- Economist Philippe Crist from the International Transport Forum gave a very inspiring simple presentation that introduced three adjectives to describe how cycling can support our cities: Serendipitous (people promote cycling for one reason and discover it has other unexpected benefits too); Resilient (cycling provides flexibility for our transport networks, our cities, society, and ultimately our planet); and Supernormal (cycling should be so ubiquitous, banal and fully integrated into our lifestyle that we no longer consciously notice it).
- In the past year or so, France has made some dramatic changes to the road regulations surrounding cycling. Following some local trials, the French transport Minister announced last year that all jurisdictions were able to allow cyclists to not have to stop at traffic signals for certain manoeuvres (e.g. going around the corner or across the top of a “T”) – there has been some recent publicity on this from Paris. Other rules introduce a minimum gap when passing cyclists and allow for “2 minus 1” roads (single traffic lane with cycling shoulders, as seen in the Netherlands).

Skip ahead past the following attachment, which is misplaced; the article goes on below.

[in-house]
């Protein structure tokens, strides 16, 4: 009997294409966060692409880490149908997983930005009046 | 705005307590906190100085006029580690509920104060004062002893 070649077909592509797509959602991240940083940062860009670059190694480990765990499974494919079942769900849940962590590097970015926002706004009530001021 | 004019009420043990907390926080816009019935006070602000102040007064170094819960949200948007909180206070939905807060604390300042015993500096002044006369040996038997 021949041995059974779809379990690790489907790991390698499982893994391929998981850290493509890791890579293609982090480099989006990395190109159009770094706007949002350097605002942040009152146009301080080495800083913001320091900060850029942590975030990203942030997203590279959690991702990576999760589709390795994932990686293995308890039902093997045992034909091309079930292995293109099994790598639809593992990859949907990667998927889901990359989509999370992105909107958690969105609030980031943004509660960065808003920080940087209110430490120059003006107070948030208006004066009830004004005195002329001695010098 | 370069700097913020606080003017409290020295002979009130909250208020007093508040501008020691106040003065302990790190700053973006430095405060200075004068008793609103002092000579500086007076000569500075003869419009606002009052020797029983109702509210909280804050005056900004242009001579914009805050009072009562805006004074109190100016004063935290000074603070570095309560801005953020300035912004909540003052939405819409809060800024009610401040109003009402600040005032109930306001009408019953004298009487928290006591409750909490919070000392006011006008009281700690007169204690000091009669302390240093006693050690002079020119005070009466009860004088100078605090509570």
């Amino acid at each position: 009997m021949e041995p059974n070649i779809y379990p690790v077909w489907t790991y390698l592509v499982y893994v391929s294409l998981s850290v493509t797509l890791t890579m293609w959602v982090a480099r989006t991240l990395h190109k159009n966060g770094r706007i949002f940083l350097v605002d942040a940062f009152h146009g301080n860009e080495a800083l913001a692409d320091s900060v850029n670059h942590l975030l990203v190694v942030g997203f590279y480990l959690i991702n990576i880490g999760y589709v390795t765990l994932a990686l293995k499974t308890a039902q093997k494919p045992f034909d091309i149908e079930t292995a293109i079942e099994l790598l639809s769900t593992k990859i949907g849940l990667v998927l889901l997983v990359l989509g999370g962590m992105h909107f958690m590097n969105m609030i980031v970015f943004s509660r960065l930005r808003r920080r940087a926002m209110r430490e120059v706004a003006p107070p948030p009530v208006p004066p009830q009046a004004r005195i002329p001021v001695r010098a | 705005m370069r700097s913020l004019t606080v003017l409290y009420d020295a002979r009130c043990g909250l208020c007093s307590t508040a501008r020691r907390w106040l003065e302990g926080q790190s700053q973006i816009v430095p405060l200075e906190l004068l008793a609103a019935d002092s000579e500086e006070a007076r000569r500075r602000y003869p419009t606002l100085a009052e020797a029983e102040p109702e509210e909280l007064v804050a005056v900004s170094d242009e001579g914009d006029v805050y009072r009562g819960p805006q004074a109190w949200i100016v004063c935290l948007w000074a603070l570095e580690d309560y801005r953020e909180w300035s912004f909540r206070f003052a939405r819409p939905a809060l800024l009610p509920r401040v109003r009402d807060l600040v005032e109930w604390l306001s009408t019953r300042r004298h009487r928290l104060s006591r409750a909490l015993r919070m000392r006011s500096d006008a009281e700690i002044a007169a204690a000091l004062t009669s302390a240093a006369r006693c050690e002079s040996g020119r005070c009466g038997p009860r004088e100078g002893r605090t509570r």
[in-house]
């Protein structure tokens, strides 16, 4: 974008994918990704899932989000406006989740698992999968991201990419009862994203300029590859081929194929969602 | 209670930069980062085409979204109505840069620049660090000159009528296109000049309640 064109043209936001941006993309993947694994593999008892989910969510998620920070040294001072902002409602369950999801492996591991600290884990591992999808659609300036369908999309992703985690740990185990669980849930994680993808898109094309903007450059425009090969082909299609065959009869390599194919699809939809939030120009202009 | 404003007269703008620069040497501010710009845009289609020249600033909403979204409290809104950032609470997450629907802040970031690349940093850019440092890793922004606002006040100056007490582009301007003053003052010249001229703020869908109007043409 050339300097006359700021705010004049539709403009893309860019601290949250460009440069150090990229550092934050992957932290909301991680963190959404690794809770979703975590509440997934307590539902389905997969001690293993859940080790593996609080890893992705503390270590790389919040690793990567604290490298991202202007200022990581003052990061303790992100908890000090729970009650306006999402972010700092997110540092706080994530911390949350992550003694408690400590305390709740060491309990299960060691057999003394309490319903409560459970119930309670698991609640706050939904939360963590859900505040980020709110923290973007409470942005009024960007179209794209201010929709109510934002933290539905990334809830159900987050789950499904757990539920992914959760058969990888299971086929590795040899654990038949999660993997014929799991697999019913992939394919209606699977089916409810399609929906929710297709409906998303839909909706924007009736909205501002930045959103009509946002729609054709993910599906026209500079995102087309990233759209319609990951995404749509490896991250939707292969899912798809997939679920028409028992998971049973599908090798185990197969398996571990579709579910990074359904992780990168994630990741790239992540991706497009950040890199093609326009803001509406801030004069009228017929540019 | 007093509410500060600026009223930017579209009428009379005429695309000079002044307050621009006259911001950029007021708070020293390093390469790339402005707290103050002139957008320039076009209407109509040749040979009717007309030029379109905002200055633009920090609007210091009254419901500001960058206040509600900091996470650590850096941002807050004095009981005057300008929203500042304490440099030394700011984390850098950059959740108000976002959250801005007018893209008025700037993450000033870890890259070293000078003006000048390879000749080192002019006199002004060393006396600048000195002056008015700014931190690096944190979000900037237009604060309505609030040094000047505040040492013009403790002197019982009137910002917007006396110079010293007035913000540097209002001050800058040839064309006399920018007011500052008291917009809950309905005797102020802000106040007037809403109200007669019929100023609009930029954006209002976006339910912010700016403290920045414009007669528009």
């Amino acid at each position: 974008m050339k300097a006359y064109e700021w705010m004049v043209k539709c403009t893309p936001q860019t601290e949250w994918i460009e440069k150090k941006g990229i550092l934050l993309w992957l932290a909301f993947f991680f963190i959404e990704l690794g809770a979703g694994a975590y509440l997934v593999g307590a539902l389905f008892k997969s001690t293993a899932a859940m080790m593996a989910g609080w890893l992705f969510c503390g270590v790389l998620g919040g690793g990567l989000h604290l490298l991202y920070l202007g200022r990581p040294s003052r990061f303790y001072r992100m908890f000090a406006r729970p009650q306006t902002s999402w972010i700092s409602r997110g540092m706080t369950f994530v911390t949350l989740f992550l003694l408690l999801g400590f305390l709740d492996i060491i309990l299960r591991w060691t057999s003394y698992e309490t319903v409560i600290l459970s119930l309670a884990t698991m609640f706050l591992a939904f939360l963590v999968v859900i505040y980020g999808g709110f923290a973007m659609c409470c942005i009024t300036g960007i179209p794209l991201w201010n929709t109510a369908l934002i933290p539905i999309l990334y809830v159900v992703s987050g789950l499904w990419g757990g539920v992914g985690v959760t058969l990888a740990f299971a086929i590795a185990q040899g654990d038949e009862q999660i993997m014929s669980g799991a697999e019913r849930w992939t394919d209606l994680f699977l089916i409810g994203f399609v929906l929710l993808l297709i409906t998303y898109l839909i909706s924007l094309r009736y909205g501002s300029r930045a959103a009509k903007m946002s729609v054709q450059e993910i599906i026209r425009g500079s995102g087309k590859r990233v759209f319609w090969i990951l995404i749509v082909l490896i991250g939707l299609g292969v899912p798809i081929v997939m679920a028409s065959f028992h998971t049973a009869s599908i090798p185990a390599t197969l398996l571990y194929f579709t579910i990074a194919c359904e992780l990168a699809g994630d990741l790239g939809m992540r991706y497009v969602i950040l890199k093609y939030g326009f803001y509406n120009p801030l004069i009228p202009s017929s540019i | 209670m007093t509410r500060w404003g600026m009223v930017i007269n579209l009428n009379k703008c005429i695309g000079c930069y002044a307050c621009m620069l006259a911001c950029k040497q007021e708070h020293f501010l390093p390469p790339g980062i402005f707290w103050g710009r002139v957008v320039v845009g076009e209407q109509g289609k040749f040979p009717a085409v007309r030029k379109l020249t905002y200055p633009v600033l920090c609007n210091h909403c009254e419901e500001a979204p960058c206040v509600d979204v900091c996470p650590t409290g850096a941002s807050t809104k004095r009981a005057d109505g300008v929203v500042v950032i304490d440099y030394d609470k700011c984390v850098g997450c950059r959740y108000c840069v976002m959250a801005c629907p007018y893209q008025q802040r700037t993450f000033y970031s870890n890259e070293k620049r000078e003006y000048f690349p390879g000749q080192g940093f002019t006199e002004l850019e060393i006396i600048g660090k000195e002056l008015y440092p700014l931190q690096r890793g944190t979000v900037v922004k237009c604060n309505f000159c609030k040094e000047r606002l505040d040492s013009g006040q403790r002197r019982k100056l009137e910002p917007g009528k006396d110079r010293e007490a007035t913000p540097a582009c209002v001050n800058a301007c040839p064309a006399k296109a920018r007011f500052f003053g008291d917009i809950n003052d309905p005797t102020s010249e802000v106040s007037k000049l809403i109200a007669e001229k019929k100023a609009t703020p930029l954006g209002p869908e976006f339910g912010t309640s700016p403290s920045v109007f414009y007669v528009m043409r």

- Cargo bikes continue to go from strength to strength in Europe, especially for commercial operations, and there are some very useful resources and events to help support people using them. Many of them are also electric (“e-bikes”). The French Postal service are increasingly using a range of cargo bikes for the growing package deliveries (a pity that NZ Post didn’t follow their lead…). Cargo bikes also have great use for deliveries in central city traffic-free areas around Europe, and some cargo-bike services are also collecting packaging waste from businesses after dropping off deliveries. One very clever innovation being trialled by DHL is the introduction of standardised mini-containers that can be quickly transferred between trucks and cargo-bikes.